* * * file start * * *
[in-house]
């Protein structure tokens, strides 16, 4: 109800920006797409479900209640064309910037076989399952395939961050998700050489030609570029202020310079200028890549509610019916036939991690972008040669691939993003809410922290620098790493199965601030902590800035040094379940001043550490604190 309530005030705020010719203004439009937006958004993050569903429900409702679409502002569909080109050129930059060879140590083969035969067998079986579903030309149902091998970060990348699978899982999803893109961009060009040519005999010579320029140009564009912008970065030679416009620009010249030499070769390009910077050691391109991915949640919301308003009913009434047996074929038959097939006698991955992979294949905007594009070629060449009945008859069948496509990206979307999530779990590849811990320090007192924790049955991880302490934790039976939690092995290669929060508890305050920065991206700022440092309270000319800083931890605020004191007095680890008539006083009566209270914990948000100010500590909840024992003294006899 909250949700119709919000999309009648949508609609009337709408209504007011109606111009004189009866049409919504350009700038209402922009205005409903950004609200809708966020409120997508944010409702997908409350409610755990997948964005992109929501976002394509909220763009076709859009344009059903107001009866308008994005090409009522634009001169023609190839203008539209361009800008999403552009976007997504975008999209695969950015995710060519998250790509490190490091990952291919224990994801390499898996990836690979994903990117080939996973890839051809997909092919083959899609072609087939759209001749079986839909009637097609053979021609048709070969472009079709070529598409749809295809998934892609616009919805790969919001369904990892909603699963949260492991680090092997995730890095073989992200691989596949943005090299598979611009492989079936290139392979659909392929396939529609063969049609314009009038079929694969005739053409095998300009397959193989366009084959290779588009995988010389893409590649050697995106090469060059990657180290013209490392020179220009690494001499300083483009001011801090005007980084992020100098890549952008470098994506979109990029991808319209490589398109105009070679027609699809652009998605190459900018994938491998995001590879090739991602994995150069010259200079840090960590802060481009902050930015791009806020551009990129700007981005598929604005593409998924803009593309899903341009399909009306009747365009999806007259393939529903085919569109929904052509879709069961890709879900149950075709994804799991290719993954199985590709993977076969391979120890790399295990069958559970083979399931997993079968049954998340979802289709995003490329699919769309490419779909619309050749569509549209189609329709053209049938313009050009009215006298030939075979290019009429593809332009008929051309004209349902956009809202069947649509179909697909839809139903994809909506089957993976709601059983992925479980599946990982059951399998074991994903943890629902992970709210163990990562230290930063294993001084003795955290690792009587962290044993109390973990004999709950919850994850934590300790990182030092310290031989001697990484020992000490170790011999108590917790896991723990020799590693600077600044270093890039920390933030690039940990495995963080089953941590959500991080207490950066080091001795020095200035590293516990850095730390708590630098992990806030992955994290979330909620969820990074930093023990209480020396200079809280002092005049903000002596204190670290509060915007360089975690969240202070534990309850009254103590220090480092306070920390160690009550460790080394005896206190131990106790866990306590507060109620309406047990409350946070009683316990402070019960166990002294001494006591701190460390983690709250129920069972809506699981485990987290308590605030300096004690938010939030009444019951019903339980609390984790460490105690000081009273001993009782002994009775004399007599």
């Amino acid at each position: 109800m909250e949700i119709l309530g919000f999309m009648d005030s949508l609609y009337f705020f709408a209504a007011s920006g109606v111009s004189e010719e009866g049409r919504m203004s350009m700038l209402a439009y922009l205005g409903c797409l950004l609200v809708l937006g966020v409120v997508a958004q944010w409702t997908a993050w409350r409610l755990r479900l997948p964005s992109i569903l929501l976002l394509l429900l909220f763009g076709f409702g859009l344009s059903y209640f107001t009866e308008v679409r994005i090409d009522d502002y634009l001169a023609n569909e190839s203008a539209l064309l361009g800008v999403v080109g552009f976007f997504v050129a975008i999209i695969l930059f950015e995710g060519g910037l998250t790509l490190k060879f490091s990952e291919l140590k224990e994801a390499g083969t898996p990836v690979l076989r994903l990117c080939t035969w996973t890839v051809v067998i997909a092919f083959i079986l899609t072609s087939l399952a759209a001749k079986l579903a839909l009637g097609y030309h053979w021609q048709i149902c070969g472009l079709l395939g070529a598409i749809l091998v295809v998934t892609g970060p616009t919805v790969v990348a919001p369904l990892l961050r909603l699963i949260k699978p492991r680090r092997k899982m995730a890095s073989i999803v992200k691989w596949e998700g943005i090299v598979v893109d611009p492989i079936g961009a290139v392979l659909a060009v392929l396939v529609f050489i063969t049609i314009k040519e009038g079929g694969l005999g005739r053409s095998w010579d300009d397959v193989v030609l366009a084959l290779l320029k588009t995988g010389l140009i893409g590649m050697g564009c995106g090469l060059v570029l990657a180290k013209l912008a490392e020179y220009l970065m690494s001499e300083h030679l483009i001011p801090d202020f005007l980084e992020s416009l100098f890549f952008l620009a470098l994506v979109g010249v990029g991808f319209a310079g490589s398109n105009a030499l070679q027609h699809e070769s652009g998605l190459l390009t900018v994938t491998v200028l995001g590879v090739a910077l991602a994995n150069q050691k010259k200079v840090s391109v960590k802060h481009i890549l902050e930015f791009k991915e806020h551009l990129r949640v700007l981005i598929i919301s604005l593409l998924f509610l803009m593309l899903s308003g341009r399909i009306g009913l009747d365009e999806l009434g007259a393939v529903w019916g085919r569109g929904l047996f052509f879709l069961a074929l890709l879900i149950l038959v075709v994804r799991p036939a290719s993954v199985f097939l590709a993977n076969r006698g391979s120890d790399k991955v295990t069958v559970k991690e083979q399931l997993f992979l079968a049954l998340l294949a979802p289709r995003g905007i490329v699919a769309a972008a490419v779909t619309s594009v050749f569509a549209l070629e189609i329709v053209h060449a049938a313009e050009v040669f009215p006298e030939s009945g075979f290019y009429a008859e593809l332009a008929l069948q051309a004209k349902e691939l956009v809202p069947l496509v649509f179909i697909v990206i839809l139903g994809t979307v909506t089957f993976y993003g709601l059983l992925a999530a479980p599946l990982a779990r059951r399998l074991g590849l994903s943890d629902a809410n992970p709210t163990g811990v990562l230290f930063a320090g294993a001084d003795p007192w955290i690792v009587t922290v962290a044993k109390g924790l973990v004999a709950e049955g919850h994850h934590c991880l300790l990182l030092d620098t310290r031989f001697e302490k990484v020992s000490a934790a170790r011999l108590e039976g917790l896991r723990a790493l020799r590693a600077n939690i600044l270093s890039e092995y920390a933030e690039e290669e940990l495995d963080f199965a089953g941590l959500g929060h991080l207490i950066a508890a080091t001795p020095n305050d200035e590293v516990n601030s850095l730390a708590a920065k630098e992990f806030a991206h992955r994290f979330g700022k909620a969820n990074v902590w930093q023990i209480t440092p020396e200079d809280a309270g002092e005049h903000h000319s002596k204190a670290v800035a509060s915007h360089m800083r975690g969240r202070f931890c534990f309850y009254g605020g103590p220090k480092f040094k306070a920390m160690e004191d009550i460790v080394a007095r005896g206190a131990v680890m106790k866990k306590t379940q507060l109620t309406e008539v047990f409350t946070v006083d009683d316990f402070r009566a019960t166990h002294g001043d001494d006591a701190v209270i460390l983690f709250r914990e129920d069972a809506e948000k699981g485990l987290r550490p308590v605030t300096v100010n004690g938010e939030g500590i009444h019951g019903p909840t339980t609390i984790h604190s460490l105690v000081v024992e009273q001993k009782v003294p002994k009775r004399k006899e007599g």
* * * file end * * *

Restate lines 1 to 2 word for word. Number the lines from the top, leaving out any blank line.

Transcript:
[in-house]
């Protein structure tokens, strides 16, 4: 109800920006797409479900209640064309910037076989399952395939961050998700050489030609570029202020310079200028890549509610019916036939991690972008040669691939993003809410922290620098790493199965601030902590800035040094379940001043550490604190 309530005030705020010719203004439009937006958004993050569903429900409702679409502002569909080109050129930059060879140590083969035969067998079986579903030309149902091998970060990348699978899982999803893109961009060009040519005999010579320029140009564009912008970065030679416009620009010249030499070769390009910077050691391109991915949640919301308003009913009434047996074929038959097939006698991955992979294949905007594009070629060449009945008859069948496509990206979307999530779990590849811990320090007192924790049955991880302490934790039976939690092995290669929060508890305050920065991206700022440092309270000319800083931890605020004191007095680890008539006083009566209270914990948000100010500590909840024992003294006899 909250949700119709919000999309009648949508609609009337709408209504007011109606111009004189009866049409919504350009700038209402922009205005409903950004609200809708966020409120997508944010409702997908409350409610755990997948964005992109929501976002394509909220763009076709859009344009059903107001009866308008994005090409009522634009001169023609190839203008539209361009800008999403552009976007997504975008999209695969950015995710060519998250790509490190490091990952291919224990994801390499898996990836690979994903990117080939996973890839051809997909092919083959899609072609087939759209001749079986839909009637097609053979021609048709070969472009079709070529598409749809295809998934892609616009919805790969919001369904990892909603699963949260492991680090092997995730890095073989992200691989596949943005090299598979611009492989079936290139392979659909392929396939529609063969049609314009009038079929694969005739053409095998300009397959193989366009084959290779588009995988010389893409590649050697995106090469060059990657180290013209490392020179220009690494001499300083483009001011801090005007980084992020100098890549952008470098994506979109990029991808319209490589398109105009070679027609699809652009998605190459900018994938491998995001590879090739991602994995150069010259200079840090960590802060481009902050930015791009806020551009990129700007981005598929604005593409998924803009593309899903341009399909009306009747365009999806007259393939529903085919569109929904052509879709069961890709879900149950075709994804799991290719993954199985590709993977076969391979120890790399295990069958559970083979399931997993079968049954998340979802289709995003490329699919769309490419779909619309050749569509549209189609329709053209049938313009050009009215006298030939075979290019009429593809332009008929051309004209349902956009809202069947649509179909697909839809139903994809909506089957993976709601059983992925479980599946990982059951399998074991994903943890629902992970709210163990990562230290930063294993001084003795955290690792009587962290044993109390973990004999709950919850994850934590300790990182030092310290031989001697990484020992000490170790011999108590917790896991723990020799590693600077600044270093890039920390933030690039940990495995963080089953941590959500991080207490950066080091001795020095200035590293516990850095730390708590630098992990806030992955994290979330909620969820990074930093023990209480020396200079809280002092005049903000002596204190670290509060915007360089975690969240202070534990309850009254103590220090480092306070920390160690009550460790080394005896206190131990106790866990306590507060109620309406047990409350946070009683316990402070019960166990002294001494006591701190460390983690709250129920069972809506699981485990987290308590605030300096004690938010939030009444019951019903339980609390984790460490105690000081009273001993009782002994009775004399007599």